Be the best fucking mother to yourself you have ever seen. Do the All The Things that take care of you, take the pressure off of where you have to be/what you should be doing, give yourself the things that you NEED, nurture the ever-living-shit out of yourself. —Holly Whitaker
Holly gets full credit for coming up with the greatest original Mother's Day quote of all time.
The conversation with two of my three daughters today (the harried mom and I are connecting tomorrow) was all laughter and joy. Katie was excited that her fur baby Murray finally, finally, finally (dare we say it) seems to be getting the whole potty training thing. This little guy is the world's cutest dog and one of the most frustrating creatures on four feet. "I'm not holding my breath, but the backdoor-doggie-door addition seems to be bringing it home like nothing else has. It's been four days now and no sign of accidents in the house—which means it's possible that I could be closing in on the end of what has been 14 straight months of having my every thought and most of my life revolve around his bladder and the last time he peed."
We talked about the blog posts and I told Katie I had back gone over the first ones and deleted a few fucks. It's too tempting to go overboard once I'm on a roll, and maybe just one fuck or less per post should be the limit. She said I was talking to the wrong person about that, which I knew. When I first joined Facebook, I used to go out the Urban Dictionary just to figure out what some of her words and phrases even meant. It took about three times of me putting the shocking definitions I had found under Comments for her to threaten to unfriend me. (Seriously? You would unfriend your own mother? Yes, I totally would.) On this point, though, Katie did agree that too many fucks can make for laziness of expression and turn into a less precise way of having fun and being playful and sassy with language.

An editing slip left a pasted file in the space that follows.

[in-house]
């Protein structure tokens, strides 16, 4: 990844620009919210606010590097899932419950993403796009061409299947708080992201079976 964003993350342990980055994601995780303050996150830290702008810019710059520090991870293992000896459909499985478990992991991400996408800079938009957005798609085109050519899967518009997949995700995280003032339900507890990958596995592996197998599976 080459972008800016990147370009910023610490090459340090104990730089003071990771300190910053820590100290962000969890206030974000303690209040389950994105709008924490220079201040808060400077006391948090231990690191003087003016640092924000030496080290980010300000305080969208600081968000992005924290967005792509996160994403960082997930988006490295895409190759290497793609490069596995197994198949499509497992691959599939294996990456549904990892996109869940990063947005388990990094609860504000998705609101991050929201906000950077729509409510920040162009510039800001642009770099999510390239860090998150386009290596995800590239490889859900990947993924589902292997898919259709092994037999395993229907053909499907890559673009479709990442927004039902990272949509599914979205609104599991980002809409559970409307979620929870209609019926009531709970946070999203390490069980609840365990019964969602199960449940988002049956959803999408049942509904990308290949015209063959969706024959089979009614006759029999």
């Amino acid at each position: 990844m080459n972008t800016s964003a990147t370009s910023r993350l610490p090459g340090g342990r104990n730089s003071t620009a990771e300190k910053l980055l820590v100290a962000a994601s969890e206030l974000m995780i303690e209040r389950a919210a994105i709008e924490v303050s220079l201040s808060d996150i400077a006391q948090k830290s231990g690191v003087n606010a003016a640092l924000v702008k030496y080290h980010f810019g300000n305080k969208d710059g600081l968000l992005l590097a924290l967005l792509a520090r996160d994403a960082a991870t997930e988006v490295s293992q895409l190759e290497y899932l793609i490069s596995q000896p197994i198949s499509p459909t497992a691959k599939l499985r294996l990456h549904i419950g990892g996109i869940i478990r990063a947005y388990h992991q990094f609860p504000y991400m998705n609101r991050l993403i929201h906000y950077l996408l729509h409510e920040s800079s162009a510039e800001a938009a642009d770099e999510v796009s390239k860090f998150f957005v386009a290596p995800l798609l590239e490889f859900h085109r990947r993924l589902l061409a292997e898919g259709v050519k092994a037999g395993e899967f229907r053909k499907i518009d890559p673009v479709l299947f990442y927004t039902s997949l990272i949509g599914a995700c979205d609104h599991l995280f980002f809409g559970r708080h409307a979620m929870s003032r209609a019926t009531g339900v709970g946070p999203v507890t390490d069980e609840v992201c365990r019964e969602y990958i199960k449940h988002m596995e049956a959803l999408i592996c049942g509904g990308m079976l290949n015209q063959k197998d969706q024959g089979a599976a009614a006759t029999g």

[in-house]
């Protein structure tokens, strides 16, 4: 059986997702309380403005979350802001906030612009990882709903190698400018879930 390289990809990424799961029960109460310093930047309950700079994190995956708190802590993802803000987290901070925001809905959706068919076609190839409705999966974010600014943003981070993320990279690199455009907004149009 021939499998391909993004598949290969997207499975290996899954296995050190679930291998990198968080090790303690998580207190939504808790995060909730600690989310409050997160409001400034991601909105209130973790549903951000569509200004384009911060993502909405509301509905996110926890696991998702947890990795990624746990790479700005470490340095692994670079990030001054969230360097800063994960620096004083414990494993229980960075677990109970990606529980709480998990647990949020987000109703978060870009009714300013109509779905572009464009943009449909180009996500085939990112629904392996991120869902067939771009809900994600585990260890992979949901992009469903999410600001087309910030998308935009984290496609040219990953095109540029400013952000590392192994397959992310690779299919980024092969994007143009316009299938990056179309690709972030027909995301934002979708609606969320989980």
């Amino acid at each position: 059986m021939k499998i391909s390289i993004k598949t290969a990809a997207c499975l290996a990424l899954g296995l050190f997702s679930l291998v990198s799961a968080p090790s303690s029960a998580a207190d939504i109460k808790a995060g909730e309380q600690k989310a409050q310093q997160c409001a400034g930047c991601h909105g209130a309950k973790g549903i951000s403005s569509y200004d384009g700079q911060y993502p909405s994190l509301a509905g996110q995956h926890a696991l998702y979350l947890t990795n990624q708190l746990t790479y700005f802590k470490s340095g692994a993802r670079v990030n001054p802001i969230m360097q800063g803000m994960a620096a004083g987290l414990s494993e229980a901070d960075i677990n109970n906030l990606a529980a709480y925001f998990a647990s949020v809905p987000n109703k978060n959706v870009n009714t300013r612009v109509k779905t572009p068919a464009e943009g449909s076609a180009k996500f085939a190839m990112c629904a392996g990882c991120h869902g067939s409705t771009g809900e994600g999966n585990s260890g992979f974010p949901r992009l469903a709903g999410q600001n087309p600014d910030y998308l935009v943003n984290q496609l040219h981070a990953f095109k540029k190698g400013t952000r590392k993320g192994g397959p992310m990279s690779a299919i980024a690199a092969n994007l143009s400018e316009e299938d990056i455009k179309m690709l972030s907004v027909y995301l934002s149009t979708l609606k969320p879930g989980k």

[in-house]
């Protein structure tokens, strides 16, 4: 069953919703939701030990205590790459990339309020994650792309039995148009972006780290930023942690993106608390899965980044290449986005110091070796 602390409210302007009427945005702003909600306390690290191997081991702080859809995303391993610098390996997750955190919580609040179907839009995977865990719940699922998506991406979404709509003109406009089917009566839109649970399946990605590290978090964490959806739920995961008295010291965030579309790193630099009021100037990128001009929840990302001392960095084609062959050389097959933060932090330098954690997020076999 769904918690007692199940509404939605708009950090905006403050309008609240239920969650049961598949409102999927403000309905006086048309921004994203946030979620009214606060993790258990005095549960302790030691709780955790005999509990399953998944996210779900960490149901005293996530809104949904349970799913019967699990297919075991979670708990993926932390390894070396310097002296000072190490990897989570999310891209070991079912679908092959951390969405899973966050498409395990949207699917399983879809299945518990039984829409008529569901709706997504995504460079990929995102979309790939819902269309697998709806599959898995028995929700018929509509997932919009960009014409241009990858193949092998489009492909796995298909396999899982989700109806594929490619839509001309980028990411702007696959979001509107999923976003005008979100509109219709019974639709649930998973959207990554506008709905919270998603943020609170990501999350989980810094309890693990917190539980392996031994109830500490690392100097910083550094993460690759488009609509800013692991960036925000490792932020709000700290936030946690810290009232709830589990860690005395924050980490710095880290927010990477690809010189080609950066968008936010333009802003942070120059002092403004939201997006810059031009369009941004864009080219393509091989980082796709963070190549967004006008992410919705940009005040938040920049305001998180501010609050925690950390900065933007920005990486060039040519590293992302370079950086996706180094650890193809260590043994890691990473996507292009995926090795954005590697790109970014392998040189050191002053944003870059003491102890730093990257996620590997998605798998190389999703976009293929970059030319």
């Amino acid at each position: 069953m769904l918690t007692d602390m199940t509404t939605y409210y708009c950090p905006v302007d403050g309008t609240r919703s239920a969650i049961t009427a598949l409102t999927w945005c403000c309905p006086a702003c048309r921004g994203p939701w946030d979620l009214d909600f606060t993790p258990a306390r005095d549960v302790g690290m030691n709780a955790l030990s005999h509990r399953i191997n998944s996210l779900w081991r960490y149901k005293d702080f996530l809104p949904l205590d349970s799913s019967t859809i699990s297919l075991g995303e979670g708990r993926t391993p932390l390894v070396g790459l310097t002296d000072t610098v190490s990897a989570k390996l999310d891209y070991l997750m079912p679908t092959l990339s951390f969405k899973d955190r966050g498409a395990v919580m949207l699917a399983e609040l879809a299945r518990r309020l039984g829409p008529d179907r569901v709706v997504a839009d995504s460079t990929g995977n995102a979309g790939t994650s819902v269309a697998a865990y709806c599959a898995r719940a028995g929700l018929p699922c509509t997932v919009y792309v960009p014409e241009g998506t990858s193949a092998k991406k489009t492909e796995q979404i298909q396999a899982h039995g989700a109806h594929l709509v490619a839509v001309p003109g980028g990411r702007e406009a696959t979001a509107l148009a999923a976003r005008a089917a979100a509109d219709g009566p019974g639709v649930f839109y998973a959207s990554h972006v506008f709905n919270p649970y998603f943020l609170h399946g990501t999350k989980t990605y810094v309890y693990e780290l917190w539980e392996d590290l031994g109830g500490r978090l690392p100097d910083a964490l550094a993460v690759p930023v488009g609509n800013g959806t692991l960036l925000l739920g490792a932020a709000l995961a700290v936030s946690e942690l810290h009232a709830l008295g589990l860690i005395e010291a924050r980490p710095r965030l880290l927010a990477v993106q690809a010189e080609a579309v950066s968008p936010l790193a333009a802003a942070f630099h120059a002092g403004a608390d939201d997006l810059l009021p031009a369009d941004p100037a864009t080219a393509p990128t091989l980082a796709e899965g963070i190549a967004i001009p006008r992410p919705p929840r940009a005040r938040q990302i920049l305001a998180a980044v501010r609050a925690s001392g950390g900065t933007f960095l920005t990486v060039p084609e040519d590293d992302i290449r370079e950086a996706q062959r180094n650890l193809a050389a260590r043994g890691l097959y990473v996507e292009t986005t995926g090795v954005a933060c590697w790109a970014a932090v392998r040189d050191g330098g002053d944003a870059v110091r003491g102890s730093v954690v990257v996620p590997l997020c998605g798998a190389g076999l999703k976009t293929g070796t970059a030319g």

Lizzy and I talked about what's been going on with the endless siege of housecleaning after the new tile went down, and how much "stuff" from the past has ended up at Goodwill, aka Good Riddance. Things like the insulated cooler we've always lugged around—the one her dad won in an office picnic raffle before she was even born—the 30-pound vacuum sweeper I bought 20 years ago, and several ancient suitcases of Bill's that have been gathering dust in the garage for a dozen years. (No, I did not ask him.) The replacements for those things are new and light, they fit our needs today—and they have wheels. Apparently, the dominant energy right now is all about cleansing and releasing.
The rest of the day was one delightful experience after another, from the morning coffee on the patio to the All Balanchine ballet performance and a deeply discounted dinner at a posh Scottsdale hotel. We had the place to ourselves when we walked in the door at 5 PM, even though the banquet room had served 700 that day and the brunch count was just under 500. Mothers, grandmothers, mothers, aunties, "like a mom" and more mothers. Our Amanda Seyfried look-alike server spent most of the evening chatting with us about art (Bill's new passion), showing photos of her own pieces, and talking up the art classes available at community colleges. We left with her contact information because she wants to organize an Art in the Park event where people of all ages and talent levels can create in a beautiful outdoor space. Thank you, Groupon, for a bubbly new artsy friend.
So as Mother's Day winds down into a starless night, I'm thinking that Holly's quote needs to remain front and center every single day of the year. Laminated possibly, stuck to the refrigerator, or maybe tattooed backward on my forehead so I can read it each morning when I'm brushing my teeth. Something.